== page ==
Besides, Morrison said, there were easy pickings closer to home. Author Craig McManus, he said, has called Cape May "the most haunted city in the United States, bar none."

So it was that Morrison, Malec and Louise Sinn started up CAPRS - pronounced "capers" - the Cape Atlantic Paranormal Research Society Inc., this January. CAPRS is a nonprofit educational organization, seeking 501c3 status, so all of their investigations are free of charge to any home or business owner concerned about, say, the occasional 19th century spirit flinging dishes in the kitchen.

Another service they offer - discreetness. The group has confidentially investigated a hotel and restaurant in Cape May and homes in West Cape May and Absecon, an understandable service in a world where people may feel uncomfortable calling in experts to seek out poltergeists.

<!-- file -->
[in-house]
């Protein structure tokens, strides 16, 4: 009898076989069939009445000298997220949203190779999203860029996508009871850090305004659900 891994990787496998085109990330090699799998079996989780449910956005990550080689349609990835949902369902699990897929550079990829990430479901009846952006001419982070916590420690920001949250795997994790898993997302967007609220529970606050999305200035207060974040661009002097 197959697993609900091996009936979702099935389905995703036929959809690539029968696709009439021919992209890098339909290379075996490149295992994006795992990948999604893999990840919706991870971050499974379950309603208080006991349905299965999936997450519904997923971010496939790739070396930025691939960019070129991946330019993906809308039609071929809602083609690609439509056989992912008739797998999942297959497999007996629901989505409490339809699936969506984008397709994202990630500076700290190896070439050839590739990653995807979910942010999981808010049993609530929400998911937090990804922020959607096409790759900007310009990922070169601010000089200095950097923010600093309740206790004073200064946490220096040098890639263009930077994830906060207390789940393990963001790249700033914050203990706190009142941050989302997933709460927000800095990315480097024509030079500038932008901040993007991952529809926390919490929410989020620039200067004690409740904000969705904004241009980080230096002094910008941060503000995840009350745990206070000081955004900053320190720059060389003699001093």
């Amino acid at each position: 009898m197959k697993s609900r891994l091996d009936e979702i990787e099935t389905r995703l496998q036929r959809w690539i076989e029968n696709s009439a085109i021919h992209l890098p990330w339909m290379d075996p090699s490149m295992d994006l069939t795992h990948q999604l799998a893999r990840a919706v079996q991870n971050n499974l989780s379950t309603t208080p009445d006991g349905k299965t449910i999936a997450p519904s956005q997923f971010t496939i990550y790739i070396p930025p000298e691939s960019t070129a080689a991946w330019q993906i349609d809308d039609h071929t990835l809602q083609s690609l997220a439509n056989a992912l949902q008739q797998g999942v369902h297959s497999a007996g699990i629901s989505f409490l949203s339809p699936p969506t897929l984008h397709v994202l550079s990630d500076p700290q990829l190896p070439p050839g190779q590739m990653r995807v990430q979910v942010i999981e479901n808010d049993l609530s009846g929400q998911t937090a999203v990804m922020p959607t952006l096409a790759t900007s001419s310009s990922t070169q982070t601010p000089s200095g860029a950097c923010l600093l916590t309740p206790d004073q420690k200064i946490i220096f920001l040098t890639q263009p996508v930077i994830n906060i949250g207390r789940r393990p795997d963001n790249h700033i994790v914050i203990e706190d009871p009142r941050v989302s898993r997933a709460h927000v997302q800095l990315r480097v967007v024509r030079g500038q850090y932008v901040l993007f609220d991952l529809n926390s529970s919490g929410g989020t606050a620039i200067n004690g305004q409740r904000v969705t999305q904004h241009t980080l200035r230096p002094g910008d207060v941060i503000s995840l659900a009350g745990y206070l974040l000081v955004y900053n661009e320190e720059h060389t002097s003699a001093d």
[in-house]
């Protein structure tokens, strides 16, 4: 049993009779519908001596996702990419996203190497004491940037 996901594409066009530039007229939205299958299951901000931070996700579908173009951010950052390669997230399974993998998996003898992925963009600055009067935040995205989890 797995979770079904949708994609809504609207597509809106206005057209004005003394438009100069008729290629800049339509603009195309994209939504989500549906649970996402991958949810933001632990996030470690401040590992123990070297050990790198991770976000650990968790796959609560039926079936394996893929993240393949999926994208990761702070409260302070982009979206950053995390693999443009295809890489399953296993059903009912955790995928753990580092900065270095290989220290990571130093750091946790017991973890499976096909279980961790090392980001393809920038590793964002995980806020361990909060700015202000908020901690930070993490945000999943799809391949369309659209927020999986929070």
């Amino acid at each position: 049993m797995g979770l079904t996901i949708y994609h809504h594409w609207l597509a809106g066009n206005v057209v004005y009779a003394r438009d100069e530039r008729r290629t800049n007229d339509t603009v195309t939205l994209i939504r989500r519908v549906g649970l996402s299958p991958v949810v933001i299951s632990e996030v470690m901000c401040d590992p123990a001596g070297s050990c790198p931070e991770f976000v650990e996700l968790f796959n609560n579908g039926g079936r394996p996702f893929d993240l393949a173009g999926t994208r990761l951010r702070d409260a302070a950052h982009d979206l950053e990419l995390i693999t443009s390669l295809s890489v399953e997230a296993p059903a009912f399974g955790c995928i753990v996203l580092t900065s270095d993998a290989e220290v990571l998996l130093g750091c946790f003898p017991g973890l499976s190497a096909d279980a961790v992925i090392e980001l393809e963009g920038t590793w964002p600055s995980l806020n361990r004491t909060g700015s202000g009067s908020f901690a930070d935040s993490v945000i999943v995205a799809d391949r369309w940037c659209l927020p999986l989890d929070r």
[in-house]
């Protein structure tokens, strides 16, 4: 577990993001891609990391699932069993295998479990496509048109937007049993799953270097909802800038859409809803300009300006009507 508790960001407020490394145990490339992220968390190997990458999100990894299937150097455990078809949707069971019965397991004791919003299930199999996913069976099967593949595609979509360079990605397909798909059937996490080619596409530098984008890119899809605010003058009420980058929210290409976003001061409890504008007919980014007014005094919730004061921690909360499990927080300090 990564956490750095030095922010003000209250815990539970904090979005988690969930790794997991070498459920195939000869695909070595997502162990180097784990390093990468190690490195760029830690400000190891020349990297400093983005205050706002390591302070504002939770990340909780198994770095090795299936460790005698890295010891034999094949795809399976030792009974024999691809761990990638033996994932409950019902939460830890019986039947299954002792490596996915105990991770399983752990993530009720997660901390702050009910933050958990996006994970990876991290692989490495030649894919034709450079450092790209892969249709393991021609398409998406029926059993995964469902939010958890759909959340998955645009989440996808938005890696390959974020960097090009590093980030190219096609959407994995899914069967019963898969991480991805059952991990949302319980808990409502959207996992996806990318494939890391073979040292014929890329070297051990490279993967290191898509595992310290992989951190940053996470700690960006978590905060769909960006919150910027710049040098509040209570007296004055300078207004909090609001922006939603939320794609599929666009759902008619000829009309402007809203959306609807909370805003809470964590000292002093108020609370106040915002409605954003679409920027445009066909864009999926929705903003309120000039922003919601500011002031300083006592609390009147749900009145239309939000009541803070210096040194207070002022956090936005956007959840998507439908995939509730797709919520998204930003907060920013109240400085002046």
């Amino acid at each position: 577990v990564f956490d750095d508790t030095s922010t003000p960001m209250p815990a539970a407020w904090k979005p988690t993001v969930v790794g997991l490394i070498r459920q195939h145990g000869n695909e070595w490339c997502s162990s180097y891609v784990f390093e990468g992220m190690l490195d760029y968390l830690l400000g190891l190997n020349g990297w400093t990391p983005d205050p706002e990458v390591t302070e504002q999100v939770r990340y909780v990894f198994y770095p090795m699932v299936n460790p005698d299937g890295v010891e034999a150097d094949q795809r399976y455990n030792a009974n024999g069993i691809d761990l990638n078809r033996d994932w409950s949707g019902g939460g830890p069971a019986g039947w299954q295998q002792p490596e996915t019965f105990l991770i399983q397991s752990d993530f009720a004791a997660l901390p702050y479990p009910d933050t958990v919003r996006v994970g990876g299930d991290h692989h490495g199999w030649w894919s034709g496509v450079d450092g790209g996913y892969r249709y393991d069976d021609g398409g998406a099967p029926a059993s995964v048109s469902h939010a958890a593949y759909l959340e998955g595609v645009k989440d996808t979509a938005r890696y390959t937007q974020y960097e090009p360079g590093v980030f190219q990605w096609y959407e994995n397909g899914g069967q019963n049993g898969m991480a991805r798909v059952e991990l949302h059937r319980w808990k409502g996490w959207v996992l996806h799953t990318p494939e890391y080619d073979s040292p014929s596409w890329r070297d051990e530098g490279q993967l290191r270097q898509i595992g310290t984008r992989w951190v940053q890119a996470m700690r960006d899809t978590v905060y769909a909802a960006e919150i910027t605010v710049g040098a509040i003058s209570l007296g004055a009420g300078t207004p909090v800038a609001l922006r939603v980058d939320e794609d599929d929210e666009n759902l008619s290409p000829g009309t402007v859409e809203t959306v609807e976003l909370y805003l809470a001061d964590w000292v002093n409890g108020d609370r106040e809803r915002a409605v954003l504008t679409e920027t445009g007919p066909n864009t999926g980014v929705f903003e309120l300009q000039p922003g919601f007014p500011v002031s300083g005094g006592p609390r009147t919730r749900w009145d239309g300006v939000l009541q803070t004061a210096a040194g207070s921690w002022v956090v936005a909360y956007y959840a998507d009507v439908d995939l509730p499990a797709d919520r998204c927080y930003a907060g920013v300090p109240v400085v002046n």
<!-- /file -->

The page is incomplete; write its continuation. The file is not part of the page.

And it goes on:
'Once you've experienced something ...'

L'aura Hladik, author and founder of the New Jersey Ghost Hunters Society, gave Friday night's introductory lecture at CAPRS' Haunted Halloween Weekend at the Inn of Cape May. As an original 1894 Victorian hotel, it did not need much decorating to get people in the holiday mood on the night before Halloween - although the fake spiderwebs, tilted picture frames and eerie lighting did not hurt.

The "Ghostchick" went through the basics. Those weird orbs in photographs, she said, are 99.9 percent likely digital flaws or light reflecting off a speck of dust. Avoid taking photos on rainy, foggy nights, lest you mistake mist for a legitimate paranormal image. Do not forget about sounds, smells or sudden drops in temperature.

Of course, many there had already sensed something they could not explain - and they were not even trying.

"Once you experience something, you've got to keep going," said Jennifer Lackovic, of Downingtown, Pa., who spoke of dorm rooms in Savannah, Ga., haunted by not one but two ghosts. "Otherwise you've got to deny everything."